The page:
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Q1 19 GDP: Strong start to the year but not great


The GDP numbers released for Q1 2019, showed the economy expanded by 2.0% YoY (Q1 18: 1.9% and Q4 18: 2.4%), as the resilient growth in the  non-oil sector neutered contraction in the oil sector. On the former, the services and Agric sector (which accounts for majority of the economy led the momentum), with the sector growing  by 2.5% YoY. On the flipside, oil sector contracted further by 2.4% YoY for the fourth consecutive quarter, mirroring the decline in crude oil production. Over the review period, average crude production printed at 1.96mbpd compared to a revised production level of 1.98mbpd in Q1 18. 

Dissecting activities in the non-oil sector, nothwithstanding conflict between the herders and farmers in north central and further escalation with armed bandit, which placed a drag on crop production, the Agricultural sector still grew 3.2% YoY as the presence of security forces slowed the pace of disruption. Also, the services sector grew by 3.1% YoY, mirroring an expansion in ICT (+9.5% YoY), Transport (19.5% YoY) and real estate (+0.9% YoY) amidst 7.6% YoY contraction in financial services.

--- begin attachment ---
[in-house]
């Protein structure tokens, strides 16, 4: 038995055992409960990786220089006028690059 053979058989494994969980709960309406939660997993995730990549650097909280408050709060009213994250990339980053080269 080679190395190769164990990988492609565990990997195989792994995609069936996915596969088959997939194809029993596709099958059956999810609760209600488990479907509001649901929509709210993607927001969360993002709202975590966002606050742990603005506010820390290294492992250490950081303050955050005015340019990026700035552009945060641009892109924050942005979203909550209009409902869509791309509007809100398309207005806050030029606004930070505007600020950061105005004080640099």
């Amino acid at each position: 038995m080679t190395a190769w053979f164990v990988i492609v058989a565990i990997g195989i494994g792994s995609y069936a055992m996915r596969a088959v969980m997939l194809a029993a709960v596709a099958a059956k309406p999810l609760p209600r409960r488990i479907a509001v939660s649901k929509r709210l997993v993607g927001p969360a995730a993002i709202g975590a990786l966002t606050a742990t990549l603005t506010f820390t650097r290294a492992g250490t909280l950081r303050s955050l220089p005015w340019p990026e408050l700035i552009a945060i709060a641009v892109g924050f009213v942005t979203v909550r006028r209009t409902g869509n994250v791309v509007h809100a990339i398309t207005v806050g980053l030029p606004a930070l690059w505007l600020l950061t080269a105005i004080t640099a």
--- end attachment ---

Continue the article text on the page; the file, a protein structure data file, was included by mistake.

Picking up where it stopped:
Clearly, improvement in ICT reveals increased subscriber base with voice calls expanding by 17.2% YoY and data by 14.2% YoY. Elsewhere, electoral activities in the first quarter slowed the manufacturing sector with companies within our coverage recording either a decline or slower growth in revenue over the period. Accordingly, the sector recorded growth of 0.8% YoY (Q4 18: 2.4% YoY; Q1 18: 3.4% YoY). 

Over the rest of the year, we retain our expectation for most sectors with slight changes to the services and oil sector. On the former, with the substantial addition of 4.7 million subscribers between Q4 18 and Q1 19, we made an upward adjustment to our expectation of growth in the ICT subsector. That said, the services sector is expected to expand by 1.7% YoY in FY 19, albeit slower than the 3% YoY growth recorded over FY 18. 


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Also for the oil sector, given the low base of oil production in the prior year and new oil production from Egina oil field which we expect to see more of its impact in the second half of 2019, we have revised our growth estimate to 6.1% (previously: 6.8% and FY 18: 1.1% YoY). The reduction in our growth forecast is based on the closure of Forcados and Nembe creek line due to pipeline leakages discovered in the second quarter of 2019.  

For the Agric and manufacturing sectors, we believe the key catalysts are recent order from presidency to clear the Apapa gridlock and continued efforts of the government to curb the conflict situation in the north. However, we await progress from these iniatiatives before making revisions to our estimate That said we expect the non-oil sector to expand by 1.8% YoY (2018: 2.1% YoY).